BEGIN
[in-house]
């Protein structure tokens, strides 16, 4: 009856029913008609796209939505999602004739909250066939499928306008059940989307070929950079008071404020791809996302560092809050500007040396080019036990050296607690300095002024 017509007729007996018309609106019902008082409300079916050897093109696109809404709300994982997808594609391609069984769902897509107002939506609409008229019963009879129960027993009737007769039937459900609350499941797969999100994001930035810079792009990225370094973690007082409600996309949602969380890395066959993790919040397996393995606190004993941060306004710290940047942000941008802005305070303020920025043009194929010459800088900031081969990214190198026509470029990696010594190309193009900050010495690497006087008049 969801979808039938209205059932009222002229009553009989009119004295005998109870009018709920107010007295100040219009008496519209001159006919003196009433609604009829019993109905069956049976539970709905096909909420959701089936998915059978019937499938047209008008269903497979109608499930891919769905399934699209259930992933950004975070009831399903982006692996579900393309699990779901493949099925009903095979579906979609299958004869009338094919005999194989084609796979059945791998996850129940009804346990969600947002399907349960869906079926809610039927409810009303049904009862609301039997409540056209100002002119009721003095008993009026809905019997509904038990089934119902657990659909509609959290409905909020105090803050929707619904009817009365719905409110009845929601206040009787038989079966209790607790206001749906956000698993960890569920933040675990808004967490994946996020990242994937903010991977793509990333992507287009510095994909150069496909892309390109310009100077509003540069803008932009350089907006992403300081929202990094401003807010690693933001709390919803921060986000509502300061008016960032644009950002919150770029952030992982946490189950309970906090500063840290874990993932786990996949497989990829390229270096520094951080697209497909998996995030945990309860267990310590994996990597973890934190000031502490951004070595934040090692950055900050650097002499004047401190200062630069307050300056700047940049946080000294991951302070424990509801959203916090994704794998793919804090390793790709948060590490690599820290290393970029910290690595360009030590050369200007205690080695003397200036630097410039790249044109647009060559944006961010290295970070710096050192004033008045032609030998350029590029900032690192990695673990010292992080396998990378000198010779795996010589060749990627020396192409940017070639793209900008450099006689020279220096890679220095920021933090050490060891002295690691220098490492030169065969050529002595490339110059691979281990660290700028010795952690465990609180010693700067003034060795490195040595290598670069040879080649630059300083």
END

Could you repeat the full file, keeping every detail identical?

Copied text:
[in-house]
């Protein structure tokens, strides 16, 4: 009856029913008609796209939505999602004739909250066939499928306008059940989307070929950079008071404020791809996302560092809050500007040396080019036990050296607690300095002024 017509007729007996018309609106019902008082409300079916050897093109696109809404709300994982997808594609391609069984769902897509107002939506609409008229019963009879129960027993009737007769039937459900609350499941797969999100994001930035810079792009990225370094973690007082409600996309949602969380890395066959993790919040397996393995606190004993941060306004710290940047942000941008802005305070303020920025043009194929010459800088900031081969990214190198026509470029990696010594190309193009900050010495690497006087008049 969801979808039938209205059932009222002229009553009989009119004295005998109870009018709920107010007295100040219009008496519209001159006919003196009433609604009829019993109905069956049976539970709905096909909420959701089936998915059978019937499938047209008008269903497979109608499930891919769905399934699209259930992933950004975070009831399903982006692996579900393309699990779901493949099925009903095979579906979609299958004869009338094919005999194989084609796979059945791998996850129940009804346990969600947002399907349960869906079926809610039927409810009303049904009862609301039997409540056209100002002119009721003095008993009026809905019997509904038990089934119902657990659909509609959290409905909020105090803050929707619904009817009365719905409110009845929601206040009787038989079966209790607790206001749906956000698993960890569920933040675990808004967490994946996020990242994937903010991977793509990333992507287009510095994909150069496909892309390109310009100077509003540069803008932009350089907006992403300081929202990094401003807010690693933001709390919803921060986000509502300061008016960032644009950002919150770029952030992982946490189950309970906090500063840290874990993932786990996949497989990829390229270096520094951080697209497909998996995030945990309860267990310590994996990597973890934190000031502490951004070595934040090692950055900050650097002499004047401190200062630069307050300056700047940049946080000294991951302070424990509801959203916090994704794998793919804090390793790709948060590490690599820290290393970029910290690595360009030590050369200007205690080695003397200036630097410039790249044109647009060559944006961010290295970070710096050192004033008045032609030998350029590029900032690192990695673990010292992080396998990378000198010779795996010589060749990627020396192409940017070639793209900008450099006689020279220096890679220095920021933090050490060891002295690691220098490492030169065969050529002595490339110059691979281990660290700028010795952690465990609180010693700067003034060795490195040595290598670069040879080649630059300083």